• We have contributed to the environmental and climate modules of the integrated assessment model AERO (Aviation Emissions and evaluation of Reduction Options), see e.g. S. Vlek and M. Vogels in Air & Space Europe, Volume 2, Issue 3, p. 41-44, May-June 2000 (doi:10.1016/S1290-0958(00)80062-3), KNMI TR-185, "Interim report on the KNMI contributions to the second phase of the AERO-project", by Wauben et al., 1995, and KNMI TR-196, "Environmental and climatic consequences of aviation : final report of the KNMI contributions to the AERO-project" by Wauben et al. (1997).
  • Ernst Meijer has performed a Ph.D. study on the impact of aviation on the atmosphere. Amongst others, he incorporated a parametrization of subgrid aircraft plume processes in our global atmospheric chemistry model TM. This resultied in a reduction by about 20-30 percent of the ozone perturbation due to aircraft NOx-emissions relative to the case where the NOx-emissions are directly emitted into grid cells of the global TM model. His Ph.D. thesis (defended 21 november 2001 at Eindhoven University of Technology) can be downloaded from KNMI publications. Zie ook het persbericht.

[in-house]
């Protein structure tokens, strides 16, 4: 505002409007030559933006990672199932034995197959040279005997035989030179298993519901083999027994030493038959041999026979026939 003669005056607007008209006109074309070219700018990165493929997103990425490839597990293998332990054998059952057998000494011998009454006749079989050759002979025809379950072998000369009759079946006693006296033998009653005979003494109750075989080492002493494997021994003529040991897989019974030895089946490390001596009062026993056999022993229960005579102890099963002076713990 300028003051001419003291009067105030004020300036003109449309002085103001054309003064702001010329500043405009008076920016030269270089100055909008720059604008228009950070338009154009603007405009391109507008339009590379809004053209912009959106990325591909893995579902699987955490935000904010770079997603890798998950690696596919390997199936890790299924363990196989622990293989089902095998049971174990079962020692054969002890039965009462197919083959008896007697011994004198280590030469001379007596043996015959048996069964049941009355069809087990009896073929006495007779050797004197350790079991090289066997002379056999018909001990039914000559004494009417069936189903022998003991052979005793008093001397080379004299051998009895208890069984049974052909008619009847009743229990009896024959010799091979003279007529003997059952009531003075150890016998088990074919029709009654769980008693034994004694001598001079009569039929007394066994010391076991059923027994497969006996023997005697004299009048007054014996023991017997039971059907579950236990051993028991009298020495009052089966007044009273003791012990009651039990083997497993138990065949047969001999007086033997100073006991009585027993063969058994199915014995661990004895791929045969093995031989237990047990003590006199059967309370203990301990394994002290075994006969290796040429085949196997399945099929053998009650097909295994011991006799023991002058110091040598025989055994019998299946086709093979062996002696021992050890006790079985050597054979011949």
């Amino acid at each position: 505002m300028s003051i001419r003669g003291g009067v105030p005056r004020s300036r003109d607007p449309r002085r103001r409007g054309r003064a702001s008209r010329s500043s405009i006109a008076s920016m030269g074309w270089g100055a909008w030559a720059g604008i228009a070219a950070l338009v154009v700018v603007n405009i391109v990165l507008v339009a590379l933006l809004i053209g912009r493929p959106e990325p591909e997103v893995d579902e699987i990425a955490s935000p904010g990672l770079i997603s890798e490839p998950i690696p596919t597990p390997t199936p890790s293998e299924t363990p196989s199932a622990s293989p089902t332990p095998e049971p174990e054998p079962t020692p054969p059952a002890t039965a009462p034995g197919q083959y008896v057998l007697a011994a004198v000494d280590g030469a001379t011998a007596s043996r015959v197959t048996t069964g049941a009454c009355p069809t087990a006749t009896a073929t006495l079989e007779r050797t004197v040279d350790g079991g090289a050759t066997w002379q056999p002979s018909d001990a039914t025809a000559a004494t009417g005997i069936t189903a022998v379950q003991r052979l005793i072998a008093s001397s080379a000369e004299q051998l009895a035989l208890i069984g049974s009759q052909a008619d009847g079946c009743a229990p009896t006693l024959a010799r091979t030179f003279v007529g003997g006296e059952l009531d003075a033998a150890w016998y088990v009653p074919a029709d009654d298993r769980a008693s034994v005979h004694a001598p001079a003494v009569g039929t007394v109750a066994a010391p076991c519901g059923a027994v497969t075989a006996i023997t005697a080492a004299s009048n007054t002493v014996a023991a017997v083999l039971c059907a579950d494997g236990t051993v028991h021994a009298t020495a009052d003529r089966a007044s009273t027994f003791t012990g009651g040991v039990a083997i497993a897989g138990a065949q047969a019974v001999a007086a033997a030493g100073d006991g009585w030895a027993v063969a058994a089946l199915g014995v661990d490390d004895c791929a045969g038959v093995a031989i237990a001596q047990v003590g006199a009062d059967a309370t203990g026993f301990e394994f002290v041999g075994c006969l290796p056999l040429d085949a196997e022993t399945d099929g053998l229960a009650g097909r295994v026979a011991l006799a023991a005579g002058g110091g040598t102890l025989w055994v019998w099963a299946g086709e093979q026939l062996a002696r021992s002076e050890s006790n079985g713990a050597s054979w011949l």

• KNMI co-organized the first international presentation of the "IPCC special report on Aviation and the Global Atmosphere" in Amsterdam in 1999 (together with NLR) and the second International Conference on Transport, Atmosphere and Climate TAC-2 in 2009 (together with DLR).
International assessments and reviews:
  • Some first statements about the effects of aircraft emissions on the atmosphere can be found in the excecutive summary of "The scientific assessment of ozone depletion : 1994" by WMO/UNEP.